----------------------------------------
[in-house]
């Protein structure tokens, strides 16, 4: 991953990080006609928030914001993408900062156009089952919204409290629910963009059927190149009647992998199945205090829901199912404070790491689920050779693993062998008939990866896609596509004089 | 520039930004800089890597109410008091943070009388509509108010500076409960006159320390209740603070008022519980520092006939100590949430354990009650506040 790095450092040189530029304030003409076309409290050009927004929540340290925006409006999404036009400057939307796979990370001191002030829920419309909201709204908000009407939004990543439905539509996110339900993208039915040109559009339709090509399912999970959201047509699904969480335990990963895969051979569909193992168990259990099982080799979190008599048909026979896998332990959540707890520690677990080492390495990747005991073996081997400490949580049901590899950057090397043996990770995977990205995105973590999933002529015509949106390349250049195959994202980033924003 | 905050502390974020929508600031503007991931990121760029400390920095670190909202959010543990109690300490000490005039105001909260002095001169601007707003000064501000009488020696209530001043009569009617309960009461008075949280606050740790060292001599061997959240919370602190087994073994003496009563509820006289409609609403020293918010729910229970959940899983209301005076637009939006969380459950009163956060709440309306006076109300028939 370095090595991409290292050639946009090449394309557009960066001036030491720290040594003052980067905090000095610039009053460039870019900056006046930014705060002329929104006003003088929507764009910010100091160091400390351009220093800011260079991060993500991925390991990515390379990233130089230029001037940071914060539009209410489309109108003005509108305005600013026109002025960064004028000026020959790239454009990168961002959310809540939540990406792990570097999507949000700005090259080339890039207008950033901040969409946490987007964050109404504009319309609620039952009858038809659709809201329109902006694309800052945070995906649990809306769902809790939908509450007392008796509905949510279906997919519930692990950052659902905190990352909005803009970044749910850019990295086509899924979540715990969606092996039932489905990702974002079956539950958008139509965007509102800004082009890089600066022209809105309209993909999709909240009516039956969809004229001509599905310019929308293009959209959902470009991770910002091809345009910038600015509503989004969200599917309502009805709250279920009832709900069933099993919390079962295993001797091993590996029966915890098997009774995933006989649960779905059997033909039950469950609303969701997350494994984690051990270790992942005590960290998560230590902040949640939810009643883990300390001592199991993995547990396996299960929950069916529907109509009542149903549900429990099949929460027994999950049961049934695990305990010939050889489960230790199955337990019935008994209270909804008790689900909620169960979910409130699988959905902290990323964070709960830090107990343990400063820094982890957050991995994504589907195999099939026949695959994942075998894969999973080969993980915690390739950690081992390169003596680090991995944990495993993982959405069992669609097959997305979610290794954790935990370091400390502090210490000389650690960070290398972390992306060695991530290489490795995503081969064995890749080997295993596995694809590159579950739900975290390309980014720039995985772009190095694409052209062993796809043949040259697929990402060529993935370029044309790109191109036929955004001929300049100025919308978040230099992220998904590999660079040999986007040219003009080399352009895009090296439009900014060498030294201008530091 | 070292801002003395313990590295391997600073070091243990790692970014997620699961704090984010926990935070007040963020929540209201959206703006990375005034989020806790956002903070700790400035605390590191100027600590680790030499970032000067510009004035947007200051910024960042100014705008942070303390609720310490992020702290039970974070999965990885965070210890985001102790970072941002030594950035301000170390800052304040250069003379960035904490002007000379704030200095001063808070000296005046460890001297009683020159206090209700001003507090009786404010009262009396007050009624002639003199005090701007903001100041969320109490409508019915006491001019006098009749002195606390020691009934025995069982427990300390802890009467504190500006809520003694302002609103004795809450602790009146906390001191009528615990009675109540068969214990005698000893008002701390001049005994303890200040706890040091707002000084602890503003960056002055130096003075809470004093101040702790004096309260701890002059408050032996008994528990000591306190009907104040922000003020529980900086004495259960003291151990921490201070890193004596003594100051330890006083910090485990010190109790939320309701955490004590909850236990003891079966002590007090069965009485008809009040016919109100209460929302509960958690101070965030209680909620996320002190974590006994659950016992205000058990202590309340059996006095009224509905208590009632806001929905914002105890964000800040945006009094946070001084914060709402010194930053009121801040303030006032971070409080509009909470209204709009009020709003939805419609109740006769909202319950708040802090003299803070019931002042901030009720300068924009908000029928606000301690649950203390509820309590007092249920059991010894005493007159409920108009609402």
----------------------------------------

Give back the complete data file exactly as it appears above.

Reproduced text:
[in-house]
């Protein structure tokens, strides 16, 4: 991953990080006609928030914001993408900062156009089952919204409290629910963009059927190149009647992998199945205090829901199912404070790491689920050779693993062998008939990866896609596509004089 | 520039930004800089890597109410008091943070009388509509108010500076409960006159320390209740603070008022519980520092006939100590949430354990009650506040 790095450092040189530029304030003409076309409290050009927004929540340290925006409006999404036009400057939307796979990370001191002030829920419309909201709204908000009407939004990543439905539509996110339900993208039915040109559009339709090509399912999970959201047509699904969480335990990963895969051979569909193992168990259990099982080799979190008599048909026979896998332990959540707890520690677990080492390495990747005991073996081997400490949580049901590899950057090397043996990770995977990205995105973590999933002529015509949106390349250049195959994202980033924003 | 905050502390974020929508600031503007991931990121760029400390920095670190909202959010543990109690300490000490005039105001909260002095001169601007707003000064501000009488020696209530001043009569009617309960009461008075949280606050740790060292001599061997959240919370602190087994073994003496009563509820006289409609609403020293918010729910229970959940899983209301005076637009939006969380459950009163956060709440309306006076109300028939 370095090595991409290292050639946009090449394309557009960066001036030491720290040594003052980067905090000095610039009053460039870019900056006046930014705060002329929104006003003088929507764009910010100091160091400390351009220093800011260079991060993500991925390991990515390379990233130089230029001037940071914060539009209410489309109108003005509108305005600013026109002025960064004028000026020959790239454009990168961002959310809540939540990406792990570097999507949000700005090259080339890039207008950033901040969409946490987007964050109404504009319309609620039952009858038809659709809201329109902006694309800052945070995906649990809306769902809790939908509450007392008796509905949510279906997919519930692990950052659902905190990352909005803009970044749910850019990295086509899924979540715990969606092996039932489905990702974002079956539950958008139509965007509102800004082009890089600066022209809105309209993909999709909240009516039956969809004229001509599905310019929308293009959209959902470009991770910002091809345009910038600015509503989004969200599917309502009805709250279920009832709900069933099993919390079962295993001797091993590996029966915890098997009774995933006989649960779905059997033909039950469950609303969701997350494994984690051990270790992942005590960290998560230590902040949640939810009643883990300390001592199991993995547990396996299960929950069916529907109509009542149903549900429990099949929460027994999950049961049934695990305990010939050889489960230790199955337990019935008994209270909804008790689900909620169960979910409130699988959905902290990323964070709960830090107990343990400063820094982890957050991995994504589907195999099939026949695959994942075998894969999973080969993980915690390739950690081992390169003596680090991995944990495993993982959405069992669609097959997305979610290794954790935990370091400390502090210490000389650690960070290398972390992306060695991530290489490795995503081969064995890749080997295993596995694809590159579950739900975290390309980014720039995985772009190095694409052209062993796809043949040259697929990402060529993935370029044309790109191109036929955004001929300049100025919308978040230099992220998904590999660079040999986007040219003009080399352009895009090296439009900014060498030294201008530091 | 070292801002003395313990590295391997600073070091243990790692970014997620699961704090984010926990935070007040963020929540209201959206703006990375005034989020806790956002903070700790400035605390590191100027600590680790030499970032000067510009004035947007200051910024960042100014705008942070303390609720310490992020702290039970974070999965990885965070210890985001102790970072941002030594950035301000170390800052304040250069003379960035904490002007000379704030200095001063808070000296005046460890001297009683020159206090209700001003507090009786404010009262009396007050009624002639003199005090701007903001100041969320109490409508019915006491001019006098009749002195606390020691009934025995069982427990300390802890009467504190500006809520003694302002609103004795809450602790009146906390001191009528615990009675109540068969214990005698000893008002701390001049005994303890200040706890040091707002000084602890503003960056002055130096003075809470004093101040702790004096309260701890002059408050032996008994528990000591306190009907104040922000003020529980900086004495259960003291151990921490201070890193004596003594100051330890006083910090485990010190109790939320309701955490004590909850236990003891079966002590007090069965009485008809009040016919109100209460929302509960958690101070965030209680909620996320002190974590006994659950016992205000058990202590309340059996006095009224509905208590009632806001929905914002105890964000800040945006009094946070001084914060709402010194930053009121801040303030006032971070409080509009909470209204709009009020709003939805419609109740006769909202319950708040802090003299803070019931002042901030009720300068924009908000029928606000301690649950203390509820309590007092249920059991010894005493007159409920108009609402």